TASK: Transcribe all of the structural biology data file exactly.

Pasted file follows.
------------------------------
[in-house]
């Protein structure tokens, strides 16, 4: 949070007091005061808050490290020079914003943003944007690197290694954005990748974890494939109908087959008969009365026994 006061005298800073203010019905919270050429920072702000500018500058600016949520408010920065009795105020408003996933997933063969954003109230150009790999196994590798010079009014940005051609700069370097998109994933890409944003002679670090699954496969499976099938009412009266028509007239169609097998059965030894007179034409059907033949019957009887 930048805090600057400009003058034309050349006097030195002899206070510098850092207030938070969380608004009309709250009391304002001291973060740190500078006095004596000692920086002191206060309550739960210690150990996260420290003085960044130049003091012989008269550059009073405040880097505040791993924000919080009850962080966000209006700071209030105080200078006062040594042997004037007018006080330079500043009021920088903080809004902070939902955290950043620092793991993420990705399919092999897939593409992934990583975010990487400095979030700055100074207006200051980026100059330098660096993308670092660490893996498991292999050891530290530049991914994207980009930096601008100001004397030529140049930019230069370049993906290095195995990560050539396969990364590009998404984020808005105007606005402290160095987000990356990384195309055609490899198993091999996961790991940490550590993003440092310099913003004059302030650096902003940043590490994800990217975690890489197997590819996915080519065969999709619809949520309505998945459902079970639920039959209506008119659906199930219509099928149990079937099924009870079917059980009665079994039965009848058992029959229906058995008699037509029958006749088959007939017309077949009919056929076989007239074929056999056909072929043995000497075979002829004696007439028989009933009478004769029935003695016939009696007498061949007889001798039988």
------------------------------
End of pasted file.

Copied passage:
[in-house]
């Protein structure tokens, strides 16, 4: 949070007091005061808050490290020079914003943003944007690197290694954005990748974890494939109908087959008969009365026994 006061005298800073203010019905919270050429920072702000500018500058600016949520408010920065009795105020408003996933997933063969954003109230150009790999196994590798010079009014940005051609700069370097998109994933890409944003002679670090699954496969499976099938009412009266028509007239169609097998059965030894007179034409059907033949019957009887 930048805090600057400009003058034309050349006097030195002899206070510098850092207030938070969380608004009309709250009391304002001291973060740190500078006095004596000692920086002191206060309550739960210690150990996260420290003085960044130049003091012989008269550059009073405040880097505040791993924000919080009850962080966000209006700071209030105080200078006062040594042997004037007018006080330079500043009021920088903080809004902070939902955290950043620092793991993420990705399919092999897939593409992934990583975010990487400095979030700055100074207006200051980026100059330098660096993308670092660490893996498991292999050891530290530049991914994207980009930096601008100001004397030529140049930019230069370049993906290095195995990560050539396969990364590009998404984020808005105007606005402290160095987000990356990384195309055609490899198993091999996961790991940490550590993003440092310099913003004059302030650096902003940043590490994800990217975690890489197997590819996915080519065969999709619809949520309505998945459902079970639920039959209506008119659906199930219509099928149990079937099924009870079917059980009665079994039965009848058992029959229906058995008699037509029958006749088959007939017309077949009919056929076989007239074929056999056909072929043995000497075979002829004696007439028989009933009478004769029935003695016939009696007498061949007889001798039988």